You'd have to modify the sketch anyway and notice that it's not even finding a boundary. Well, the reason it's not finding a boundary is just simply because we're cut too high right now. If you drop this value down to say, I don't know, negative six or something, it will find that space but it's going to give you a different shape than what we really need so let me change this back and actually seven is what it was defaulting to but it's not really seven I want, it's nine, right, because I want to match this ceiling over here. So I want to be at Level High Roof and offset of nine feet and instead of using Automatic Ceiling, I'll switch to Sketch Ceiling.
So here, I can draw the sketch exactly the way I want it. Now on these sides over here on the right, I'll use the Pick Walls option and I'll pick this exterior wall. This one's actually in two pieces so I'm going to pick the long piece and then the short horizontal piece over here. For this location here, I want to match up exactly with that roof so I'm going to use Pick Lines instead of Pick Walls 'cause there's no wall there and I can actually pick the edge of the existing ceiling and then I'll keep Pick Lines turned on, zoom in a little here and pick the two sides of this column.
Now, of course, if I were to try and finish right now, it would fail because I don't have a closed sketch. So next, I go to Trim and Extend to a Corner and I'll just simply clean up all of these corners to make this a nice enclosed shape. Remember to click the side you want to keep. Okay, so now I have a nice enclosed shape there but if I were to click Finish, I'd have a flat ceiling. So the last step is to select the edge that I want sloped, turn on Define Slope and once again, I'm going to use negative six so that it matches the slope of the ceiling I've already created and when I click Finish, you'll see that it comes in in exactly the right spot.
Now, we haven't accounted for the lightwell yet so if you look over here in the 3D view and deselect it, it completely goes across the lightwell. So to edit that, we just simply select the ceiling and edit the boundary, go back to our second floor Reflected Ceiling Plan and we just need to sketch another shape around that opening that we want. Now, you could draw it with a rectangle. I'm going to use Pick Walls for these sides since I have walls there. The nice thing about Pick Walls is those sketch lines will stay associated with those walls.
So if the walls move around, the sketch will update too. On this side, I'll just do Pick Lines and pick this edge right here and then clean up those two corners and click Finish and now, that cuts a hole in my ceiling so we're almost done. Now, all we need to do is adjust the shape of those walls so that they accommodate the lightwell shape that we're looking for. So let me just zoom in here a little bit. For this wall, we can actually just use the Attach Top and Base command.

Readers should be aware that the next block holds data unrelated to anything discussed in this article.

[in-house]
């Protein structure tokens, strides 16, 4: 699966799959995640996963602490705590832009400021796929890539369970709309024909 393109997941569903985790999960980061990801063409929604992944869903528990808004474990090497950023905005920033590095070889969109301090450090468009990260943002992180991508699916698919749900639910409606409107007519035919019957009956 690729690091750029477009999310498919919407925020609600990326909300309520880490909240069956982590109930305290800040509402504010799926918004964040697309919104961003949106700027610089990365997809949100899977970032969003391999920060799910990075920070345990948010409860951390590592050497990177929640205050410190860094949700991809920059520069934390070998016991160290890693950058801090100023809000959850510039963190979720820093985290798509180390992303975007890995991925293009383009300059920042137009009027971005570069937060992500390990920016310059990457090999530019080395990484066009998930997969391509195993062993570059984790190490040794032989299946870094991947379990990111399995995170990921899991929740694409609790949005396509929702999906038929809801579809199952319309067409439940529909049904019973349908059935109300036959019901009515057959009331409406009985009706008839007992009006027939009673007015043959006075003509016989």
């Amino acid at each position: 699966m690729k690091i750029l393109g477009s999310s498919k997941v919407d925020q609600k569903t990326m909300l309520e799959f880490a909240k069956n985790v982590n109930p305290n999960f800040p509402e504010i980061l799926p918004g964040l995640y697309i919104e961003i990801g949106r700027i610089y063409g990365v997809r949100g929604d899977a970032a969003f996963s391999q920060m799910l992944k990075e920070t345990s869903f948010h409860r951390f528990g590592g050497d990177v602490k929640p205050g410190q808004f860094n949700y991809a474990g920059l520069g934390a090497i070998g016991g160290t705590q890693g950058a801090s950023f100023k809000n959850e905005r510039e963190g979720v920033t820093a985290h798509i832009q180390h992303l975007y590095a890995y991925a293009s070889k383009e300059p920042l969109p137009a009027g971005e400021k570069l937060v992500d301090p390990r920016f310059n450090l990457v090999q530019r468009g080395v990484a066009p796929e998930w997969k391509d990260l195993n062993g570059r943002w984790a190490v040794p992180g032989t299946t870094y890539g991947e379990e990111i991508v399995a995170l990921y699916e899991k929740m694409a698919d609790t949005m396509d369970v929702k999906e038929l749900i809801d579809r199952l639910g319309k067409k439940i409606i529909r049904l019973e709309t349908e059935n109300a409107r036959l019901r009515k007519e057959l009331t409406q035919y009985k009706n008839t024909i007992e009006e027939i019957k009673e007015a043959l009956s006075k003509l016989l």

So here it is right here. It's top is already attached to the roof but we want to now attach its base to the ceiling and you see how that'll chop off the bottom portion of that wall and if you kind of click over here in section, it cuts it at an angle too which is really nice. Let me deselect here. Now, you could do that for this wall as well but the trouble is in addition to cutting it to the ceiling, we also want to shape it to this sloping edge and when I tried that with this wall over here, it actually failed as soon as I did the sloping edge so it would attach the bottom base right now but as soon as we come in and cut the other edge, it will fail.
So instead what I'm going to do is just simply select this wall and edit its profile. Now, Edit Profile is just going to put you into Sketch mode where you can actually change the shape of wall itself. So I'm going to close this warning. This is just telling me that temporarily it will remove the top attachment. So it's actually attached to the roof right now. What I'll do is my Pick Lines again and I want to pick the inside line of this sloping ceiling and the top edge of this sloping ceiling then I want to trim all that up on all sides and then delete the extra lines.
So it still has to create a valid enclosed shape and then I'll click Finish here and then it will complete the effect. Let's deselect it and we now have a nice lightwell in that location. But just keep in mind that in order to create sloped ceilings, you can only have one slope defining edge. So to build a complex condition like this, it actually required three separate ceilings. One here, one here and one here. Each one of those has their own slope and make them match up together to create our peaks and valleys and then finally complete any lightwells or other conditions using walls to box out the shape.
NOTE: The exercise files for this course can only be opened in the most recent version of Revit (Revit 2017).